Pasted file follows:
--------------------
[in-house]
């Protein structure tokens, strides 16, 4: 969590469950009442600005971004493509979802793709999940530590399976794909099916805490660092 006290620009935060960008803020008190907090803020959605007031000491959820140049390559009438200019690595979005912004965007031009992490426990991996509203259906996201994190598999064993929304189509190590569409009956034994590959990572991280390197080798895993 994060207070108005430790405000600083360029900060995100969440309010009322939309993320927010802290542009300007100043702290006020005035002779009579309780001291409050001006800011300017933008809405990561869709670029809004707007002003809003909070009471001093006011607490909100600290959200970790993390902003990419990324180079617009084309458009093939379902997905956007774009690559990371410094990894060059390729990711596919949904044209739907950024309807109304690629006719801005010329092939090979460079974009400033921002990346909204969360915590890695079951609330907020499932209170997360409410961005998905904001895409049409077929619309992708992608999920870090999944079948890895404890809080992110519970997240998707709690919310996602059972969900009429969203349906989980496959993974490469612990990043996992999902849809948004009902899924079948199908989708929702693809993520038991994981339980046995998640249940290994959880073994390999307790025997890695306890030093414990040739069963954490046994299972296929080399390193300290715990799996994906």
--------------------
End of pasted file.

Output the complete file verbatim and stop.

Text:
[in-house]
């Protein structure tokens, strides 16, 4: 969590469950009442600005971004493509979802793709999940530590399976794909099916805490660092 006290620009935060960008803020008190907090803020959605007031000491959820140049390559009438200019690595979005912004965007031009992490426990991996509203259906996201994190598999064993929304189509190590569409009956034994590959990572991280390197080798895993 994060207070108005430790405000600083360029900060995100969440309010009322939309993320927010802290542009300007100043702290006020005035002779009579309780001291409050001006800011300017933008809405990561869709670029809004707007002003809003909070009471001093006011607490909100600290959200970790993390902003990419990324180079617009084309458009093939379902997905956007774009690559990371410094990894060059390729990711596919949904044209739907950024309807109304690629006719801005010329092939090979460079974009400033921002990346909204969360915590890695079951609330907020499932209170997360409410961005998905904001895409049409077929619309992708992608999920870090999944079948890895404890809080992110519970997240998707709690919310996602059972969900009429969203349906989980496959993974490469612990990043996992999902849809948004009902899924079948199908989708929702693809993520038991994981339980046995998640249940290994959880073994390999307790025997890695306890030093414990040739069963954490046994299972296929080399390193300290715990799996994906």